The arrival of grunge could not have come at a better time for the rock mainstream. After the long and slow decay of the hair metal scene, the era of flannel shirts, no real gimmicks, and letting the music do the talking was something that was sorely needed in the music world at the time. Even though the stars aligned for bands from Seattle to get famous, there was also a fair bit of scorn thrown at some of these records.
As opposed to something like Nevermind by Nirvana or Dirt by Alice in Chains, these albums were treated with absolute hatred from the moment it came across fans' eardrums. But what really makes these all that bad? Well, some of it might come down to the fact that some of the grunge acts' lack of talent, with cuts that feel like they're almost intentionally kneecapping themselves. On the other side of the spectrum, there was also the faint whiff of the older generation of rock, whose attempt at grunge made for some of the most cringey riffs of all time.
That doesn't necessarily exclude the post grunge either, with many acts at the turn of the century making a mockery of what made the original scene from Seattle so great. From misunderstood gems to all out flops, these are the records left fans angry, confused, and all kinds of frustrated throughout their duration.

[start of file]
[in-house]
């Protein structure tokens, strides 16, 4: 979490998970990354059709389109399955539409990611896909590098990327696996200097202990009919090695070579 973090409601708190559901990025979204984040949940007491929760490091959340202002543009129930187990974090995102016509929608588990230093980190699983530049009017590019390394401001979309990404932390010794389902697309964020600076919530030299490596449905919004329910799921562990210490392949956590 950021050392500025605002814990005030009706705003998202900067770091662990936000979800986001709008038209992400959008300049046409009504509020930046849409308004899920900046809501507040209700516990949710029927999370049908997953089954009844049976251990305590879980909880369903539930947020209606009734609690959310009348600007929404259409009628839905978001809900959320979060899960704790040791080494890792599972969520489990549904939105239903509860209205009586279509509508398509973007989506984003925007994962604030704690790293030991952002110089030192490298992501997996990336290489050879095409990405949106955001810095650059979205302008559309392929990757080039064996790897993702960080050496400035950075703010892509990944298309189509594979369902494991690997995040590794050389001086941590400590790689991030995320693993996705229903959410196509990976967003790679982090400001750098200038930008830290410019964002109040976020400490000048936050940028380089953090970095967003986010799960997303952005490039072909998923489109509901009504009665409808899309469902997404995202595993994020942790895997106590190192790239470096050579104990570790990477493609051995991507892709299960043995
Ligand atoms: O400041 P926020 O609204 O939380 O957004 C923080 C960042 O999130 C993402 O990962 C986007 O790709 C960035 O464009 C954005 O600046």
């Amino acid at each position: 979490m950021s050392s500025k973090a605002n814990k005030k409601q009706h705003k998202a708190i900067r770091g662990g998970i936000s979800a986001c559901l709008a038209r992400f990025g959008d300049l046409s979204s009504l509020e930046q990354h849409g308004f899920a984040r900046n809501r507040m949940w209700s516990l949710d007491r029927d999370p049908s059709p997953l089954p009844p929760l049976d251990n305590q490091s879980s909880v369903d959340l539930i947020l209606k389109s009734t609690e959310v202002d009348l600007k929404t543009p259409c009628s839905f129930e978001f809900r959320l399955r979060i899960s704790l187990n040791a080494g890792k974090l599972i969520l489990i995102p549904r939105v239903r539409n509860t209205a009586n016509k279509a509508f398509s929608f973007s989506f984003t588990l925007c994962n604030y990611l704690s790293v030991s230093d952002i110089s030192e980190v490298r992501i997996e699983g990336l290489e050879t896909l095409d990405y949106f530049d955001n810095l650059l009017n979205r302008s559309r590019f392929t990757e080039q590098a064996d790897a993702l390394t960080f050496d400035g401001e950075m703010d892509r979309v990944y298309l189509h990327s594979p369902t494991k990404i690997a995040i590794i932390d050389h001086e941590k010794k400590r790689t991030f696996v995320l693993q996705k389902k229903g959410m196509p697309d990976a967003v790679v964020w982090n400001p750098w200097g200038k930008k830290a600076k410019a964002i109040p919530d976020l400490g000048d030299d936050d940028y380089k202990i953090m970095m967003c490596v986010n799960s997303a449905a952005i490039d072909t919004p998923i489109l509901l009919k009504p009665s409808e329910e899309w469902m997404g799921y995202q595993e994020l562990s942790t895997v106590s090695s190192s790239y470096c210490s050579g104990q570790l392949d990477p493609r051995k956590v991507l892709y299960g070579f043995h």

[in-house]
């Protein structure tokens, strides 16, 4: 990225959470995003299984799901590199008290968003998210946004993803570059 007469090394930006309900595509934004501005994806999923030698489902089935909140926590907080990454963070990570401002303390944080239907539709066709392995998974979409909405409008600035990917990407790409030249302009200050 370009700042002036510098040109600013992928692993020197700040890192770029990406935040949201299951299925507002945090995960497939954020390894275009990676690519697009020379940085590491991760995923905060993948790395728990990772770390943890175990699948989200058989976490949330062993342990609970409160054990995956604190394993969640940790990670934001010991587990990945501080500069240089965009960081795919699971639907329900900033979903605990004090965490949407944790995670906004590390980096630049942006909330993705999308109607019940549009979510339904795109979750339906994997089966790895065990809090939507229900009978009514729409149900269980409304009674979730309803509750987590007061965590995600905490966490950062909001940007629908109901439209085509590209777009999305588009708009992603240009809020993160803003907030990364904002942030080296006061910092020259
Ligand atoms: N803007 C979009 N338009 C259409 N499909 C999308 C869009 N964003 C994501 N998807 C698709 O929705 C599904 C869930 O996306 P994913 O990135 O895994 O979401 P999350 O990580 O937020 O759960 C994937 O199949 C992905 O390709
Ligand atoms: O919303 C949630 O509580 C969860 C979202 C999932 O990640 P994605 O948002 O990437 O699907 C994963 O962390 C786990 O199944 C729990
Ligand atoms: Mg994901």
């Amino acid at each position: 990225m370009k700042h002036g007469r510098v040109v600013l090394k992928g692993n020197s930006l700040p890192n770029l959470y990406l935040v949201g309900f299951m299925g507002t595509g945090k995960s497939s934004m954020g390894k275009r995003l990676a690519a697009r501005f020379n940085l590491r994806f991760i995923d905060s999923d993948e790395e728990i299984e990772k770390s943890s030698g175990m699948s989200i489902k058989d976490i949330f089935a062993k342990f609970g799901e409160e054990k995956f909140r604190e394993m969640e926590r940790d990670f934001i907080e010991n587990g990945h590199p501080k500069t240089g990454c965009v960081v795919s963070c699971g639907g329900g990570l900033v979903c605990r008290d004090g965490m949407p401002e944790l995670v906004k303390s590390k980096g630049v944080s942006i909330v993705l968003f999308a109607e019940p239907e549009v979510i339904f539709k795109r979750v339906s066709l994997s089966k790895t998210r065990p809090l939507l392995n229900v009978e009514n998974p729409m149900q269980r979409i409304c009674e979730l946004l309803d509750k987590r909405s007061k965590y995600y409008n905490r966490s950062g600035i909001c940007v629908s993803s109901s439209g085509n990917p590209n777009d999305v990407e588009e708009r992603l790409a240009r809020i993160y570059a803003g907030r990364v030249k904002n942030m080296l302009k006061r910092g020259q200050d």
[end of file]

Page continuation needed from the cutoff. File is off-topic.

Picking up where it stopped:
10. Speedin Bullet To Heaven - Kid Cudi
It feels strange even putting an album like this on a list of grunge albums. Given the pedigree he has as a space-centric figure in the world of hip hop and R&B, there's not really too many connections between Kid Cudi and the world of '90s rock. However, he does have one grunge album to his name...and those who have listened to it still have the scars to prove it.
Looking to reinvent himself as a rockstar after his series of projects in the Man on the Moon series, Cudi decided to go into the studio and crank out some down and dirty rock and roll. Though there had be a little bit of rock on his albums from a production standpoint, this is some of the most hollow grunge rock you can find. You can tell that Cudi has clearly been an admirer of groups like Nirvana in the past, and yet the execution of these styles make him sound like he's doing the base level job of what he thinks a rock star is supposed to do.
That's before even getting to the inner workings of this record, which feature some of Cudi's most off-kilter singing in an attempt to be "authentic" and even a few appearances from Mike Judge doing Beavis and Butterhead color commentary to what's happening in the track listing. There's no problem with reaching for new influences all the time...just make sure that you at least have a handle on them before you release it though.